The big problem I have with this being a fixed point though is that it is lazy writing. Moffat wrote the Doctor to become dependent on Amy and Rory, almost like he imprinted on Amy as the first person he met after regenerating, and the only way to break him away was to come up with this overly complicated plot to keep the Doctor from trying to save them. This brings me to the second time Moffat ignores the Angels own rules, that he set up, to get his big, traumatic ending for the Ponds. The Weeping Angel should not have been able to take Amy, even if she blinked, because the Doctor and River were looking at it as well. Though by the rules of the paradox, no Angel should have still been in New York to begin with, this surviving Angel should not have been able to take Amy. It should still have been quantum locked with the Doctor and River still looking at it. Yes, it was very emotional and heartbreaking, and very in character that Amy would want to follow Rory back, but it shouldn’t have been able to happen.

While all of these things are annoying, and kill the emotional drama Moffat was going for, there was one scene that not only got to me, but actually pissed me off.  After the Doctor discovers River broke her own wrist to escape the cuffs (what, the Doctor doesn’t know how to pick locks? Hasn’t he met Harry Houdini?), she says to him, “When one’s in love with an ageless god, who insists on the face of a 12-year-old…” Ageless god? WTH?!?! The Doctor is not, has never claimed to be, and should never be called a god. Not by River, not by anyone! The whole series, old and new, has been based on the fact that the Doctor may be old, and an alien, but he is just as fallible as his human companions. He hasn’t even hit 1000 yet. That hardly makes him ageless, and he is anything but a god. Sure he can do some amazing things, but nothing he does is god-like, and she should know that better than anyone else. The other part of that scene that sent me off was his using his regenerative powers to heal her. That is not something he can do. It’s the whole reason that he can’t choose what his next regeneration will look like and is always so random. He can’t control his regenerative powers, but now, all of a sudden, he can call it up like a cleric and heal River’s wrist? NOT A GOD.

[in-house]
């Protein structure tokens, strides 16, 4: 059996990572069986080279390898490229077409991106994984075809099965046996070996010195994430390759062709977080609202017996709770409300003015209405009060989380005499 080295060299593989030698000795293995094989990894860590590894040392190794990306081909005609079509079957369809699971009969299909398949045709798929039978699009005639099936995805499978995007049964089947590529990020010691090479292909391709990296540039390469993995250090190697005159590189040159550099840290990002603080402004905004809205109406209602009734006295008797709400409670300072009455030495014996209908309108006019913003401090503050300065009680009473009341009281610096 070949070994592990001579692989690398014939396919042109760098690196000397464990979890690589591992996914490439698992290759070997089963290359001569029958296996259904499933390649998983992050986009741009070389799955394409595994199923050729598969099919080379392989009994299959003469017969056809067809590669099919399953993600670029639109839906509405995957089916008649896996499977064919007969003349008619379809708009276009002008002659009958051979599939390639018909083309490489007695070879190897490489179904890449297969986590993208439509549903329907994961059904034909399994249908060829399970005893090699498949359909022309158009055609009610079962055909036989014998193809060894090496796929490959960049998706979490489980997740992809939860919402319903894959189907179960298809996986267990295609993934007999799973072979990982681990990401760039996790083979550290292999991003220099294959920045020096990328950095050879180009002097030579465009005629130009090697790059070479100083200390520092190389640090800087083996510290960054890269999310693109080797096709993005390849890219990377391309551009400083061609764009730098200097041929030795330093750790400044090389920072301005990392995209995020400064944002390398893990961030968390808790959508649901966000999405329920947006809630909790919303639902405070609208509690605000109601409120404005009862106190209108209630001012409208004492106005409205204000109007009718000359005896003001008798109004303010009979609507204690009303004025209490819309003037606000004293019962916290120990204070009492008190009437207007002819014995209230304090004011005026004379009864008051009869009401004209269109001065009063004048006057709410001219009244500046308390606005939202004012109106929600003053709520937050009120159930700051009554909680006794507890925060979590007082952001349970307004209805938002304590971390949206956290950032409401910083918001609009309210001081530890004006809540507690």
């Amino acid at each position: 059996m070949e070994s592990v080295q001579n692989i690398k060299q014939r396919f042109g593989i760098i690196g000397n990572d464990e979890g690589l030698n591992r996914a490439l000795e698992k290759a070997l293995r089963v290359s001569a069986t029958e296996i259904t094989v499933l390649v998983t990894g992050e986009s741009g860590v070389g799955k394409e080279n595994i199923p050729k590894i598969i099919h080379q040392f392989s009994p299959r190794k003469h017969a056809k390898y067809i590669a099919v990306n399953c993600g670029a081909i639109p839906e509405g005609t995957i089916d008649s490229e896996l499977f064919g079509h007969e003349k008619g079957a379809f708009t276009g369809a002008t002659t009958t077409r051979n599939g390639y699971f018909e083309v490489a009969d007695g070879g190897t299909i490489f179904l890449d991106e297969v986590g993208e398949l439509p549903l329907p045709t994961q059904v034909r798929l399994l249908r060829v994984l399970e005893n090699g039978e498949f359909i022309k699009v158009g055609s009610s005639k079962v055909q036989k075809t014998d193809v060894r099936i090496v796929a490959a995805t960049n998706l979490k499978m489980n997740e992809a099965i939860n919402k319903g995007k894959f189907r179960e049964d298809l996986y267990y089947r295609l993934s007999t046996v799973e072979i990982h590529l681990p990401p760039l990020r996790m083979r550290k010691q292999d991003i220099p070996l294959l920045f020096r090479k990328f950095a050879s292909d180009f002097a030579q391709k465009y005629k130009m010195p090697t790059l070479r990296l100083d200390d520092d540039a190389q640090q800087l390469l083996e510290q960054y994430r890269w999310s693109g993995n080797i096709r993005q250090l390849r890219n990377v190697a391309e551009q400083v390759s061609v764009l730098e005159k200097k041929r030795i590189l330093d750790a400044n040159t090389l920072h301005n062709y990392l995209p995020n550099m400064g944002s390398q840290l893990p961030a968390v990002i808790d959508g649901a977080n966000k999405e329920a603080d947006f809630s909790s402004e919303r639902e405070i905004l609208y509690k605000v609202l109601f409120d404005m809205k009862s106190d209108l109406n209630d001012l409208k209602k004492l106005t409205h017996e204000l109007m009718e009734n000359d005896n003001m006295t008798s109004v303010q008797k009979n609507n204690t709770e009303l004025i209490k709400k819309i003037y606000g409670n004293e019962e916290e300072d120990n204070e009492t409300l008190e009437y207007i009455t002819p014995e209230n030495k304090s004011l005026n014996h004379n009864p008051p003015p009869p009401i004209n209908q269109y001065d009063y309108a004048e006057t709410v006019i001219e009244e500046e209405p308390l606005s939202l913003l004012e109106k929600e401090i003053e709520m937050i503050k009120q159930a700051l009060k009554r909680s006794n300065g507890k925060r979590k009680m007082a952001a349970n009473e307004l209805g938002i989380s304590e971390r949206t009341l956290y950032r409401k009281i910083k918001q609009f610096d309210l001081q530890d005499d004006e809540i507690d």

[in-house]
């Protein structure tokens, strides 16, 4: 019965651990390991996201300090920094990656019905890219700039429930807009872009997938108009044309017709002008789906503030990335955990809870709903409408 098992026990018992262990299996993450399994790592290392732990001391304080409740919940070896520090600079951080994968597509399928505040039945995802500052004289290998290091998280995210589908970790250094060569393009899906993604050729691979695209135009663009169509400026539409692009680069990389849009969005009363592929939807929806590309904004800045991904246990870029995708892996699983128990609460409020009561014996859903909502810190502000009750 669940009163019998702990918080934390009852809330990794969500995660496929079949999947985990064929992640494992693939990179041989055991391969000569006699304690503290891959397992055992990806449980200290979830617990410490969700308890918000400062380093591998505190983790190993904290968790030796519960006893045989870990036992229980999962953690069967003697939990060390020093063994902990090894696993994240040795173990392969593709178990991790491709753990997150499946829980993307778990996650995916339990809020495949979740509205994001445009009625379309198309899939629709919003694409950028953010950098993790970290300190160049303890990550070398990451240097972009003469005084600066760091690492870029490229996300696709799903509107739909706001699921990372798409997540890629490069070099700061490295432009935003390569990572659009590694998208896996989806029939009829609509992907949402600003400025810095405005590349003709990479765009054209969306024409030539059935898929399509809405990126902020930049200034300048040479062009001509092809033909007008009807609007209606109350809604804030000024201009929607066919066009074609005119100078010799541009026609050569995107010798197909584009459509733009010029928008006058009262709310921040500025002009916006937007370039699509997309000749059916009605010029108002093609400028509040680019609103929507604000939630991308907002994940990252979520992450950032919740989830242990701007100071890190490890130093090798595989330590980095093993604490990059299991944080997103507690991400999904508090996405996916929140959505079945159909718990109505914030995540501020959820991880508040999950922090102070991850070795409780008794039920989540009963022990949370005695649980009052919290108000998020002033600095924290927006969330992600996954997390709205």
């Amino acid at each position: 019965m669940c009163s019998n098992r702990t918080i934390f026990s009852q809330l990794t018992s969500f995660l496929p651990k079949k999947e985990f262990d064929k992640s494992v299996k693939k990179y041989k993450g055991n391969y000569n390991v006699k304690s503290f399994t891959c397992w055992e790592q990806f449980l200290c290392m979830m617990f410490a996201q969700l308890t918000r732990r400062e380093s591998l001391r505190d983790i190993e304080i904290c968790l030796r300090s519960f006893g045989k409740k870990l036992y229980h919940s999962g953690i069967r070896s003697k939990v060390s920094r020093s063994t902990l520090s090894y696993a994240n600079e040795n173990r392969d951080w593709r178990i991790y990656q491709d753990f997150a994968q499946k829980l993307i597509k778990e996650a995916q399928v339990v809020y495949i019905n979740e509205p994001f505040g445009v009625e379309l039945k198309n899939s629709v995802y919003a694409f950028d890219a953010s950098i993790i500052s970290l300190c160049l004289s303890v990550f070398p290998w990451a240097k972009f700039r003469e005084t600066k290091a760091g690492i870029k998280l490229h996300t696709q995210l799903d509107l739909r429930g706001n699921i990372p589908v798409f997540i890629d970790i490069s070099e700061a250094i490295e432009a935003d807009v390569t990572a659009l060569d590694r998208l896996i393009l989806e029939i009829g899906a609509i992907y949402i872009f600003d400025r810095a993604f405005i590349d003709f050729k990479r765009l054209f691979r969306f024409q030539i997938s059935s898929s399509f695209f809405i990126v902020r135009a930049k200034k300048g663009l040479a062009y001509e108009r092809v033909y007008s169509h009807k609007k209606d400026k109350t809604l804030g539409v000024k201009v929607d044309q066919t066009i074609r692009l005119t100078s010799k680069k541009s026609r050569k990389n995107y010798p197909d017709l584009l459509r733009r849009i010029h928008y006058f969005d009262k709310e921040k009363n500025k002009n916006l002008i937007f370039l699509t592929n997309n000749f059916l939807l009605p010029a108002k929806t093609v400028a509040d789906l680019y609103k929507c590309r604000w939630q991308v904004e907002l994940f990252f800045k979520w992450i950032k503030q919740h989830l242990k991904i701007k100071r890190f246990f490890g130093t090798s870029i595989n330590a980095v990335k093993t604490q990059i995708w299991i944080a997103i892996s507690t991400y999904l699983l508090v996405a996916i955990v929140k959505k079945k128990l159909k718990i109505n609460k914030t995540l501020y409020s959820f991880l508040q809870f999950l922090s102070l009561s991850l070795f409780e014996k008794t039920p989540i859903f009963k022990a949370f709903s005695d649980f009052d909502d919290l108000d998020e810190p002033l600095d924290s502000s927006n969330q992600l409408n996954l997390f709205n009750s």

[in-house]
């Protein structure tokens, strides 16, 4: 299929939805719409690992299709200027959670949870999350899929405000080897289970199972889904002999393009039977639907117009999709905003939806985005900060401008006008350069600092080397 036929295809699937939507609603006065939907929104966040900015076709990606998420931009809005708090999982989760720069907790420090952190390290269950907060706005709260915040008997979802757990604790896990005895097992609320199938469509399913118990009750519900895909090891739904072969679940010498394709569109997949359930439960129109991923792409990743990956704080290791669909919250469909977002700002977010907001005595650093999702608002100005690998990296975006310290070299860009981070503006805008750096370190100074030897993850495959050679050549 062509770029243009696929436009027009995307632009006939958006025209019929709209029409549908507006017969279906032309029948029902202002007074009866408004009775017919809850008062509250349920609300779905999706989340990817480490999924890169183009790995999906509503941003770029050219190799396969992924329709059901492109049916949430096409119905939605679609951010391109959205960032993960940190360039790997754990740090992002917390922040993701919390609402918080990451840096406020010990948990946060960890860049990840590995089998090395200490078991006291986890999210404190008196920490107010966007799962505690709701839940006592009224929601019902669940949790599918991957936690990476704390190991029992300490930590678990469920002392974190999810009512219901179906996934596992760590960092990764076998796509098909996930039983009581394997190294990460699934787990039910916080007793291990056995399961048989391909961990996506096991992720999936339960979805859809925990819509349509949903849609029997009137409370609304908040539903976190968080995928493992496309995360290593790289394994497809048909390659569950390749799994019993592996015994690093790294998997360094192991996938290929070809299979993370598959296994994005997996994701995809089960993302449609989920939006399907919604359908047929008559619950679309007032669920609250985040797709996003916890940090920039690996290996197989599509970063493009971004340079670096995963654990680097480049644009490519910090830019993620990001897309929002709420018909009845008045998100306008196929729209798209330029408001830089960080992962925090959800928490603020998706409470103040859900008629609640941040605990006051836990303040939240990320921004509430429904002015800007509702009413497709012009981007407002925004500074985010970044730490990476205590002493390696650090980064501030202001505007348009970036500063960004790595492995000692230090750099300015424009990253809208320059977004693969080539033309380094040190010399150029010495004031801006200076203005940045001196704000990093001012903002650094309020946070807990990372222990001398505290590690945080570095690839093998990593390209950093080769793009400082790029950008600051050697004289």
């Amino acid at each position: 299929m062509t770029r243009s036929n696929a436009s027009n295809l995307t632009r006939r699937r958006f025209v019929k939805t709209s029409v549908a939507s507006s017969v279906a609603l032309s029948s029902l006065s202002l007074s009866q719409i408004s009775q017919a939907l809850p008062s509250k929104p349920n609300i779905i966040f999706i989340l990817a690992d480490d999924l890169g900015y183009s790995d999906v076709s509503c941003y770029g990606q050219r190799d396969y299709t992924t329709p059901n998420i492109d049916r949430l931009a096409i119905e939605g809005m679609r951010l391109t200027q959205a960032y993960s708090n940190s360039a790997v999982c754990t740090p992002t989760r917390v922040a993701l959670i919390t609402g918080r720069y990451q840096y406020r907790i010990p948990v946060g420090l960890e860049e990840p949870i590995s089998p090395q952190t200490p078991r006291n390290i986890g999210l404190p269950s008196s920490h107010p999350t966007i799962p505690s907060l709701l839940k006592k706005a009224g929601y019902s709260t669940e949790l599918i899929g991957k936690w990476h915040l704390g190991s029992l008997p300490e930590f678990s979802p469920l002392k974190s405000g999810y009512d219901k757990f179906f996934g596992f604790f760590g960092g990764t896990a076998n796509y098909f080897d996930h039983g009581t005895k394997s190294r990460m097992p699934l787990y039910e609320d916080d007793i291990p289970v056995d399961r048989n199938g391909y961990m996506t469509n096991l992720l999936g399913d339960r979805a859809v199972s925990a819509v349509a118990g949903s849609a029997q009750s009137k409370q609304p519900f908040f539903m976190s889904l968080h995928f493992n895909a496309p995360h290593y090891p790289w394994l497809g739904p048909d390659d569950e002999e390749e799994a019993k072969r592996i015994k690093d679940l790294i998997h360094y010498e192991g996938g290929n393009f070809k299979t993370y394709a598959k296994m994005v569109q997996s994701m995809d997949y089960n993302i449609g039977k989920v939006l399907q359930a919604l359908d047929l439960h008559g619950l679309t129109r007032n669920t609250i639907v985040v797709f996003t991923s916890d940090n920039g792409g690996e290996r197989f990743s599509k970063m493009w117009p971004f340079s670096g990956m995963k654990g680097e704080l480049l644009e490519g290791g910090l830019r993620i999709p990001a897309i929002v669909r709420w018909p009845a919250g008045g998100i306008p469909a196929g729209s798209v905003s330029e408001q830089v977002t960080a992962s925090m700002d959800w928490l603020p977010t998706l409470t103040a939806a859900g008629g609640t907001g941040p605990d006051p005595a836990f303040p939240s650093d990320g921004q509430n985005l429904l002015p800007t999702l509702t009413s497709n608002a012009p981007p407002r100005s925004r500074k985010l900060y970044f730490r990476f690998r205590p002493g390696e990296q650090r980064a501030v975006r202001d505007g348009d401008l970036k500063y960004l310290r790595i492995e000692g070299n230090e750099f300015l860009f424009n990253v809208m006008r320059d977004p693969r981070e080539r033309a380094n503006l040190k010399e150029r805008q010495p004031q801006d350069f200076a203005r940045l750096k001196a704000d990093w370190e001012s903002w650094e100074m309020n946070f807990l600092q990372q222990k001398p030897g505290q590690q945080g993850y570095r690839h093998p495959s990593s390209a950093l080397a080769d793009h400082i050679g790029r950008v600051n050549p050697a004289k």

Even though I didn’t have high hopes for this episode, I thought the problems with it would just be emotional. I don’t condone killing most any companion (exceptions being Adric and Astrid), but the problems with this episode go so much deeper, and have serious repercussions for the whole Doctor Who universe. I am saddened that Moffat not only continued in RTD’s mistaken footsteps of making the Doctor into a beast that can only be tamed by a human companion, but that he continues to pile on the mistakes, and threatens to change the series I have loved for so long into something I no longer recognize. I don’t have any more trust in Moffat, and can only hope he doesn’t do any more damage.

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1 Comment for this entry

  • Cephus says:

    Exactly. Where I had great hopes for Moffat based on ideas like the Library and the Weeping Angels, he’s shown that he just doesn’t have what it takes to run the entire show and keep it on an even keel. I thought they had someone on staff that knows the series and can catch massive continuity errors like this episode became, but instead, it was a mindless episodic romp and Dr. Who, like it or not, is not an episodic show. What the Doctor does has consequences up and down the line. It might ostensibly be a kids show, but I’ve even seen kids posting about how dumb they thought it was.

    Very bad showing, Moffat. Very bad.